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Samsung Galaxy Tab 10.1: A Second-Gen Android Tablet

Synchronizing And USB Debugging

Windows 7: Samsung Kies 2.0

Getting data onto the Galaxy Tab 10.1 is slightly different from other Android-based tablets. Mainly, Samsung provides an iTunes-esque program called Kies that allows you to backup/restore, import/export information, and synchronize data within a single interface.

Portable Device in Windows 7

For those who prefer manually dragging and dropping files, the Galaxy Tab 10.1 still appears as a Portable Device under Windows 7. If you're only using Kies, it's possible to import files from Windows Explorer that way. Exporting from Kies only works if you use the "Save to PC" button, though.

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Enable Kies via Wi-Fi under Wireless and Network Settings

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Enable Kies via Wi-Fi on Host System

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Kies via Wi-Fi

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No ID3 Metadata

The most interesting feature in Kies 2.0 is the ability to sync data over a local wireless network. Just bear in mind that performance is far less than what you'd expect from USB 2.0. In addition, it's not possible to perform a backup wirelessly, and you can't read ID3 metadata for MP3 files stored on the tablet.

Mac OS X: Samsung Kies 1.0, No Anroid File Transfer

The experience is more limited for Mac users. Wireless sync is only available through Kies 2.0, a Windows-only release so far. On a Mac, you're forced to use the older Kies 1.0, which is effectively the same, minus the ability to backup and restore data. Worse, there's no way to use Android File Transfer, so you really have to use Kies. The same dragging and dropping rules apply in Mac OS X with Kies 1.0 as they do with Kies 2.0 in Windows. You can import, but there's no way to export files unless you use the "Save to PC" button.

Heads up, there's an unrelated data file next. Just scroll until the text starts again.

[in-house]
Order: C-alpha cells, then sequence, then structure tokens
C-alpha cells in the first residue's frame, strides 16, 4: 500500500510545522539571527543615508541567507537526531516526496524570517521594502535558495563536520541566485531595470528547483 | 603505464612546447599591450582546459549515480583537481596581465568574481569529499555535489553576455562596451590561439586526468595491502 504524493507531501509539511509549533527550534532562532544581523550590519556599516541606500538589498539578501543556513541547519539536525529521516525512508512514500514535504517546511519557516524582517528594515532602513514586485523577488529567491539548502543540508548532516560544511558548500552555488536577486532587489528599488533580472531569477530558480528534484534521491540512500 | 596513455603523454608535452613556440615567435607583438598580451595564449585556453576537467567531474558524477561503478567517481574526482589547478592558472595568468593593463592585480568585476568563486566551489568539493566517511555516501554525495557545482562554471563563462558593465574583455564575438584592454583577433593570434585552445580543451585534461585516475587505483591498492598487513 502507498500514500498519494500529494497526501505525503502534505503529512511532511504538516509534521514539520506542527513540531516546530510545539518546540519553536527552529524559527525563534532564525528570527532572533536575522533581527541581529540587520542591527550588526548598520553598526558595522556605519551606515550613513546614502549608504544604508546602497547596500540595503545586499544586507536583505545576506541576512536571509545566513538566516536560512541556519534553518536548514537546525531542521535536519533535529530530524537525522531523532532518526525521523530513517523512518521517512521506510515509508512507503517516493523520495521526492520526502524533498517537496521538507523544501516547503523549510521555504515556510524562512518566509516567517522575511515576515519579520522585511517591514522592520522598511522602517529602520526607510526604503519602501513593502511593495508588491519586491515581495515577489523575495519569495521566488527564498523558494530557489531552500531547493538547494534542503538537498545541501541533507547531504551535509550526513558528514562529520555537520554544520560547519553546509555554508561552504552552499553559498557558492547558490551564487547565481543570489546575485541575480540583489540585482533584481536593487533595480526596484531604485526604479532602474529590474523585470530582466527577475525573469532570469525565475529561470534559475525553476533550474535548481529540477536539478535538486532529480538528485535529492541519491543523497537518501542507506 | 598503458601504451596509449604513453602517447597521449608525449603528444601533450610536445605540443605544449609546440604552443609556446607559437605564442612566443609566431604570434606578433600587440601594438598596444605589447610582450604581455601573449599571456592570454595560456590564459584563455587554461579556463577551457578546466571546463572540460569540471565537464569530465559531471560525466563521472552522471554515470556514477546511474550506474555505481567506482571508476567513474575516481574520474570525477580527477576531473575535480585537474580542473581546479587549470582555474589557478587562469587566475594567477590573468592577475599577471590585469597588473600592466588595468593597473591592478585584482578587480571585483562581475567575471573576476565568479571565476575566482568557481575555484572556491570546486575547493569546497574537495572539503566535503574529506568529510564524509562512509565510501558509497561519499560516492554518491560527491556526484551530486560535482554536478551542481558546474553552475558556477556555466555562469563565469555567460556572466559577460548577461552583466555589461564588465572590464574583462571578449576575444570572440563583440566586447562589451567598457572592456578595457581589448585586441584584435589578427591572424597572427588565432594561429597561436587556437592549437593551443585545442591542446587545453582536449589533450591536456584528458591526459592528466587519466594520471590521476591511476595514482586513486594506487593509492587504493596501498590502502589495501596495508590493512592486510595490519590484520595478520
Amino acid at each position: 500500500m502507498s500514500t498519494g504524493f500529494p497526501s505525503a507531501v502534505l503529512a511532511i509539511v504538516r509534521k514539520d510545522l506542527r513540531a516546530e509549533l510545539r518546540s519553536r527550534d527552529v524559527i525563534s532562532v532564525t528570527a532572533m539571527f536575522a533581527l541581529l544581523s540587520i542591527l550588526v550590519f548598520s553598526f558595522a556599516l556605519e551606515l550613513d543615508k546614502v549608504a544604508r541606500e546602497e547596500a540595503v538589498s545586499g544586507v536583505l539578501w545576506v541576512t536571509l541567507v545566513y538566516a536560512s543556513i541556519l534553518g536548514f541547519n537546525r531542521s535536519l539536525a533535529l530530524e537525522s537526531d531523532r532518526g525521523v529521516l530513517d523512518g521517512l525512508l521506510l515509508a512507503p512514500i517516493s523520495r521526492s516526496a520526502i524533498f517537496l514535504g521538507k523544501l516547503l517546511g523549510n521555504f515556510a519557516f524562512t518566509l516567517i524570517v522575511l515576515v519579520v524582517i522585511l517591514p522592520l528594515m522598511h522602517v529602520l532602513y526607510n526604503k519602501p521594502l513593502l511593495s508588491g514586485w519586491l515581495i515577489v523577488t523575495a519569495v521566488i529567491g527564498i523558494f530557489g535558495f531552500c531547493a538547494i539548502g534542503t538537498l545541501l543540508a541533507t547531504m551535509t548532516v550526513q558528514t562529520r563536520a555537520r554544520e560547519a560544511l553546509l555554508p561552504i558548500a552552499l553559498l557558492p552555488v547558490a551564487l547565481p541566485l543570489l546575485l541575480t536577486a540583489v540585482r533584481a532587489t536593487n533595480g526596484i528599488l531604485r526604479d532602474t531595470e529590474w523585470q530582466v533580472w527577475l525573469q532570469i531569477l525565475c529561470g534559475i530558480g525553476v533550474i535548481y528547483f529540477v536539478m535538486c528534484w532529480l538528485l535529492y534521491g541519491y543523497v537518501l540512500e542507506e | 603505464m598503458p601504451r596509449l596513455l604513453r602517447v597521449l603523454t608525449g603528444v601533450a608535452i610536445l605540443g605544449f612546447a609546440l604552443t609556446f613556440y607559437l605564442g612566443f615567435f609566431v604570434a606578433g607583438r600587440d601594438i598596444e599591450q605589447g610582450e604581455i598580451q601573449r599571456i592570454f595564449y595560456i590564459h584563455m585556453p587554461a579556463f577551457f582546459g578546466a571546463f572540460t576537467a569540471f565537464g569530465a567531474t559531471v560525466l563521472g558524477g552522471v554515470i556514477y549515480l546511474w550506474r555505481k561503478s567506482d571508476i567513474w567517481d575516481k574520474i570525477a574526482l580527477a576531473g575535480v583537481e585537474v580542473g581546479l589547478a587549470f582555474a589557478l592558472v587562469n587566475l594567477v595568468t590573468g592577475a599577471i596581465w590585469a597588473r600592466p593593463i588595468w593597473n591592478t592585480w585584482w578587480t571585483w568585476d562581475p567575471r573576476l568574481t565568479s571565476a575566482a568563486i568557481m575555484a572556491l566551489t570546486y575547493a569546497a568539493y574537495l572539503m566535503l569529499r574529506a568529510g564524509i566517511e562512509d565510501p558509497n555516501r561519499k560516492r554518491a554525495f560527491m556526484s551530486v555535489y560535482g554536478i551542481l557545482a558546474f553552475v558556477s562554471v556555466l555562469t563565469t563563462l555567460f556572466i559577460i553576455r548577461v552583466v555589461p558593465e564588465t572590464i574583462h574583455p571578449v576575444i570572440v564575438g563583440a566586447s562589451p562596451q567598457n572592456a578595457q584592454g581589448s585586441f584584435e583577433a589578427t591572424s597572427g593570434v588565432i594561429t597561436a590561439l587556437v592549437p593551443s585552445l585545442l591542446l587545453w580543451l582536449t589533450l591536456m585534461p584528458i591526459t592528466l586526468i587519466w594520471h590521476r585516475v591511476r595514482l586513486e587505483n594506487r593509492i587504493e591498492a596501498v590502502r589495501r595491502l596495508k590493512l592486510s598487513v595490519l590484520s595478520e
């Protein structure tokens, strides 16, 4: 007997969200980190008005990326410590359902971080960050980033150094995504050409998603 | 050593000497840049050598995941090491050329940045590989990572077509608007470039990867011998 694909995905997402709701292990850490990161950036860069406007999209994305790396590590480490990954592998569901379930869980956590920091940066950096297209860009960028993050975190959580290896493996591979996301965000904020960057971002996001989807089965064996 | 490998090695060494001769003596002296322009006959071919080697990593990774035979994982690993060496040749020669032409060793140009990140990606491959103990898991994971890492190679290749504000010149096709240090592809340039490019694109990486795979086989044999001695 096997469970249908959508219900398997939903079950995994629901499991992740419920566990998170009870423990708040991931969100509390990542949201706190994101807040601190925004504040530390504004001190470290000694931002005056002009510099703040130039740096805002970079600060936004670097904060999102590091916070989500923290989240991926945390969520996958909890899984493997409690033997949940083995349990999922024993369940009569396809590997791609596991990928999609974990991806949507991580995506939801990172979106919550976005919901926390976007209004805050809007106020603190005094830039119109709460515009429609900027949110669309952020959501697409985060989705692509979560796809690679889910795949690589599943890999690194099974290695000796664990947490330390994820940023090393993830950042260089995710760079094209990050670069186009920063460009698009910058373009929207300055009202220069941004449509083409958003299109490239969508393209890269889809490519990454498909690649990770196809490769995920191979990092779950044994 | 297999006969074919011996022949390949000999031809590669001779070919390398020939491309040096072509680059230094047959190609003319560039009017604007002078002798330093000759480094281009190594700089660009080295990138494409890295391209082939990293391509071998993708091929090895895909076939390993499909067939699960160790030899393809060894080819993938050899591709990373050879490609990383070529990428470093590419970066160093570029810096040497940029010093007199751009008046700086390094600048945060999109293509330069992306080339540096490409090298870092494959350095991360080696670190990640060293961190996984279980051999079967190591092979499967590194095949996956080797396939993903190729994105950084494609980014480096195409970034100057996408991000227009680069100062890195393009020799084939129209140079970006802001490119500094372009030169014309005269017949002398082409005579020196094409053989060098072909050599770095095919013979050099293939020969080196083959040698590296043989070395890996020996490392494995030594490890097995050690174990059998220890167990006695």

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It's easy to take screenshots now that TouchWiz adds a dedicated key. However, if you prefer the DDMS (Dalvik Debug Monitor Server) tool or need USB debugging to develop apps, there is a known issue to consider. For whatever reason, enabling USB debugging disables the MTP protocol required for the tablet to appear as a portable device under Windows 7. If you subsequently open Kies, you'll get an error stating, "Reconnect the device in Samsung Kies (PC Studio) mode. Current connection mode not supported by Kies." The situation is the same on a Mac.

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We've used other tablets that don't exhibit this problem. Undoubtedly, this quirk will frustrate a limited few because it's an undocumented problem that we stumbled upon.

  • killerclick
    No surprises here, iPad 2 is still on top, being the engineering masterpiece that it is. Take a look at side-by-side comparisons of iPad 2 and Galaxy Tab 10.1 on YouTube and you'll see how much smoother animations and video recording are on the iPad 2.